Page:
Picture an adventure cyclist. What do they look like?
In Episode Four, we hear from women whose perspectives on athleticism and privilege have been shaped by their backgrounds, their bodies, and their love of the outdoors. Each of them lives in a body that traditionally isn’t associated with adventure. Yet here they are, riding across states and countries, and working to ensure they’re not the last.
Their stories reveal the absurdity of widely held misconceptions about who rides and why they want to.
Before starting a Ph.D. program in public affairs, Stephanie cycled across the country with her partner Austin. The more people she talked to along the route, the more she began to wonder whether she was the first Black woman to cycle the TransAmerica Trail self-supported. It was an experience like no other — one she wrote about for the Adventure Cyclist blog and on her personal website Following Cairns.
Stephanie also runs the Denver chapter of Black Girls Do Bike and is a Pearl Izumi Ambassador.
As a fat cyclist, Marley has had to work to find the brands and bikes that meet her needs. As a result, she’s become an advocate for body size inclusivity in cycling, partnering with Kailey Kornhauser to spread the message to cycling brands, bicycle manufacturers, and cycling organizations across the country.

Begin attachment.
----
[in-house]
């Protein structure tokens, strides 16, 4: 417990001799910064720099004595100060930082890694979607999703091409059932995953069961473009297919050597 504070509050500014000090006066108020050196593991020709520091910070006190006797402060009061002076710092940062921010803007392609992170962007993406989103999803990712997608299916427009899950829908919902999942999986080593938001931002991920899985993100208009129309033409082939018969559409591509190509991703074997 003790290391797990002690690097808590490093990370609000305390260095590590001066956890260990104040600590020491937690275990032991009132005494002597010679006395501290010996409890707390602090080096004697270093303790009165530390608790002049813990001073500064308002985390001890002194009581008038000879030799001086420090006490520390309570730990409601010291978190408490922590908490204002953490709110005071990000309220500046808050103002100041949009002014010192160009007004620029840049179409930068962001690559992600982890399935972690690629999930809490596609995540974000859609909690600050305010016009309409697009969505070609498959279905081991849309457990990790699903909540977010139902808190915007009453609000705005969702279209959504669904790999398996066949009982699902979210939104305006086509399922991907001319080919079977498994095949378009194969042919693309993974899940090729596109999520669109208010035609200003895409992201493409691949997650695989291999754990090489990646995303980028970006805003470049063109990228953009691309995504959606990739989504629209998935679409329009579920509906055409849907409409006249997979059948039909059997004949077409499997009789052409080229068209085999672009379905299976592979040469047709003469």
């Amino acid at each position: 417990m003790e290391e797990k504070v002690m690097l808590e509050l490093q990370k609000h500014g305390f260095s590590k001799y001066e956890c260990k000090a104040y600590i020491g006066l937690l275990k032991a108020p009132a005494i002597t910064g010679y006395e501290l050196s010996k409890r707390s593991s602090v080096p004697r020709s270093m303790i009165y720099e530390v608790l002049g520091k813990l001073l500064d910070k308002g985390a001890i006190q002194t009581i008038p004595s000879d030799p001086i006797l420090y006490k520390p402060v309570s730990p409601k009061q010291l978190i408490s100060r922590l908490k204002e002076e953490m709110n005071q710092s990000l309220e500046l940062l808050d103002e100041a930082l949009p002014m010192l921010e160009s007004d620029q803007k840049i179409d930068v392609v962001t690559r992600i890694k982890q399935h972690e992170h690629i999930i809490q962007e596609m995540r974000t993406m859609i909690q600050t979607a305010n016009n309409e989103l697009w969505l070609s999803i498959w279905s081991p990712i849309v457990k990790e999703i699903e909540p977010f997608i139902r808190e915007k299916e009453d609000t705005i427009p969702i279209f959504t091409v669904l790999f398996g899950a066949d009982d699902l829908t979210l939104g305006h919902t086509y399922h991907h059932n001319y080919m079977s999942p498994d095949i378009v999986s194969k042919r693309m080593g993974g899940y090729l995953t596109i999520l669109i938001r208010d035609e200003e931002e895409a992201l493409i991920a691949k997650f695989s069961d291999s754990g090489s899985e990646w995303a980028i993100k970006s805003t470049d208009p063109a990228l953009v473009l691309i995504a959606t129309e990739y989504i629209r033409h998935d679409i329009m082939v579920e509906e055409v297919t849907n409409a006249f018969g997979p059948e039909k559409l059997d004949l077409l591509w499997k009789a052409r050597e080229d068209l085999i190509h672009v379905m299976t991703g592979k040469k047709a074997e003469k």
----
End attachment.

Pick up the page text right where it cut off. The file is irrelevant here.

Follow her adventures on her website Life on Two Wheels and on Instagram.
Kailey and a friend rode 1,000 miles from Seward to Deadhorse in Alaska as a recipient of Lael Rides Alaska Scholarship. Her experience of not having a raincoat that would fit caught the attention of Marley Blonsky, and their friendship and partnership in activism was born. Off the bike, Kailey is a Ph.D. student in forestry in Oregon.
Kailey shares her cycling adventures on Instagram.
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